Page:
5.. Clean up: The assistant should have clean-up duties specified.
6.. Payment: Best to have compensation agreement in writing.
7.. Supply organization. The assistant should be as familiar with how birth bags are packed as she is with her own hand. She needs to quickly know exactly where things are when needed.
8.. Apprentice development: The midwife should clearly
outline any plans for or against apprenticeship for the assistant. I usually
want an assistant to attend at least 10 births with me before taking on
student midwife duties. I prefer some college level knowledge (A &
P, microbiology, health assessment, developmental psych, ethics) before
they do assessments or births under supervision. This basic knowledge can
come from college courses, distance-learning programs, self-study with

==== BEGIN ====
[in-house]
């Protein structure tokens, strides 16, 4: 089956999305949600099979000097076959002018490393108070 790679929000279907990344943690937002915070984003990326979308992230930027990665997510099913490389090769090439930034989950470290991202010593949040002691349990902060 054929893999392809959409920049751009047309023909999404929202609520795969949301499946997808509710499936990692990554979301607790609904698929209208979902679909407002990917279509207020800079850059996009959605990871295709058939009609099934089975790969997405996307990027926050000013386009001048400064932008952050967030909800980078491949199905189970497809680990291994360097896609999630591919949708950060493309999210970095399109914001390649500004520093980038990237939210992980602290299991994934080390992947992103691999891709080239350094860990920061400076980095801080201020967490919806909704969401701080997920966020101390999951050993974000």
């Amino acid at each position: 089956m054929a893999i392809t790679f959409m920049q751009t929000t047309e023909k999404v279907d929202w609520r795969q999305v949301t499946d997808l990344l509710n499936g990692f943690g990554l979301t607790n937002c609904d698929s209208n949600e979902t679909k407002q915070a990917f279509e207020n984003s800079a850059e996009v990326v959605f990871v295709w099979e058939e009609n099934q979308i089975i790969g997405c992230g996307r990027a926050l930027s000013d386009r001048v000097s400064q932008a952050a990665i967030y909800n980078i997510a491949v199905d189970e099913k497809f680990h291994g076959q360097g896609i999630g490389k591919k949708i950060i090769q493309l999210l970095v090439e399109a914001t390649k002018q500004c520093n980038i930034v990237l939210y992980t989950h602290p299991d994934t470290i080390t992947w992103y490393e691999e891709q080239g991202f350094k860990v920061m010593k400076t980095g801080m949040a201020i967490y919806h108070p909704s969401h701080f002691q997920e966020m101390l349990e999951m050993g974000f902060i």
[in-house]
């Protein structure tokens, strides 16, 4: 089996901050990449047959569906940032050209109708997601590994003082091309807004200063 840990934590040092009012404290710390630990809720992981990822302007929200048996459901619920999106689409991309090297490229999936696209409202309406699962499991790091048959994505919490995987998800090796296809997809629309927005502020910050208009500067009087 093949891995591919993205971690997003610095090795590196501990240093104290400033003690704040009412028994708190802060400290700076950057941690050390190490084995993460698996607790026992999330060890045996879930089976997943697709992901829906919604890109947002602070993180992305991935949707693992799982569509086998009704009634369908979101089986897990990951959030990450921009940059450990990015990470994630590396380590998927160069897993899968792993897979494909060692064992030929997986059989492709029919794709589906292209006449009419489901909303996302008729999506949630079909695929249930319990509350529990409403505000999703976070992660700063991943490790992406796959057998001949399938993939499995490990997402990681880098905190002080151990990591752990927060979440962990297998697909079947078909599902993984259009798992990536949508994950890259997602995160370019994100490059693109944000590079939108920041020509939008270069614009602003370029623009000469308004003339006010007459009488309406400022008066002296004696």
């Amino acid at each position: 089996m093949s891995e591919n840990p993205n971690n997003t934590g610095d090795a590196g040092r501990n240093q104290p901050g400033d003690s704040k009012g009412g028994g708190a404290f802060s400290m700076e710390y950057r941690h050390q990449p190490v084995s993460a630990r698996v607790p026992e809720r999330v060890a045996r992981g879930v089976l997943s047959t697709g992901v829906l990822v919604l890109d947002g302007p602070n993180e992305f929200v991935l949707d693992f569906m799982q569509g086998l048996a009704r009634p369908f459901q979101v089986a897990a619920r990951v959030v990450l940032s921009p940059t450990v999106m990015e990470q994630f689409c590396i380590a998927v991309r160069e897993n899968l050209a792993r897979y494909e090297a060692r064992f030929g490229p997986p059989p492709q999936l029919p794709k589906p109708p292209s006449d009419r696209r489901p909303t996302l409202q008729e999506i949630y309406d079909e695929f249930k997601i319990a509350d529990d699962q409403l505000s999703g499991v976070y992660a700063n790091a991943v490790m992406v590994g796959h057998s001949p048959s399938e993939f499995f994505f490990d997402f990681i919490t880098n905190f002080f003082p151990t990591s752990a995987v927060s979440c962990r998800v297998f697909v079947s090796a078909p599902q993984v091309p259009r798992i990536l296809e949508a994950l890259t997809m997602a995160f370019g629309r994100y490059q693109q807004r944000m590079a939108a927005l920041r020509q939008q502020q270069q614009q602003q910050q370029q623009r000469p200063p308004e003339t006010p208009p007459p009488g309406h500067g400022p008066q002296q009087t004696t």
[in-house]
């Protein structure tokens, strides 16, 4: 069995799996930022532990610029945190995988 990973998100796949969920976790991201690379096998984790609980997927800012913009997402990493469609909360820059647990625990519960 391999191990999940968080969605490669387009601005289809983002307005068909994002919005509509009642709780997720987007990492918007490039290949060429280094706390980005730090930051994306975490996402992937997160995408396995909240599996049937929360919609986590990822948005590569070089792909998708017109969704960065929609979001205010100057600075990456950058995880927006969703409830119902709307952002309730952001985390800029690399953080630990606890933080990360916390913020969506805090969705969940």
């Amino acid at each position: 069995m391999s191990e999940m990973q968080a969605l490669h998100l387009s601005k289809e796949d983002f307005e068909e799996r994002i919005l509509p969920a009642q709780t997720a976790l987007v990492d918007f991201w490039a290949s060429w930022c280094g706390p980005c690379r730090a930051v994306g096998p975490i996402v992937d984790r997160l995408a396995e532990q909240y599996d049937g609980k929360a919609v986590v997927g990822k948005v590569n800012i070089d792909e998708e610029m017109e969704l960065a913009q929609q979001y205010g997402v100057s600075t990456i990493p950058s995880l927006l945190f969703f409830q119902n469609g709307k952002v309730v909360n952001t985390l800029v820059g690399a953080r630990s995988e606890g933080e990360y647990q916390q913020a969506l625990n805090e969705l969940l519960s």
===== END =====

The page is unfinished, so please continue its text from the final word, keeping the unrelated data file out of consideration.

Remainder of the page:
midwife led testing, conferences & workshops, labor assistant training
programs, etc. If the assistant is a nurse, I also require reading Midwifery
Today journals & herbal books. Need to balance the medical stuff &
the midwifery model. Apprentices should also have some of their own basic
equipment, to develop familiarity with use as they learn.
All our apprentices must do an approved (may be self study) didactic course and be certified in CPR and Neonatal Resuscitation. They must attend one childbirth class and La Leche League series They are required to attend all prenatals, home visits, births and postpartums.
While some midwives require their apprentices to purchase their own
equipment, I decided it worked better to let them use my stuff. I
have several sets of everything except oxygen. My rationale behind
this it that they get a chance to try stuff out and then can buy what works
best for them. They must have their own equipment when they start
taking on primary births.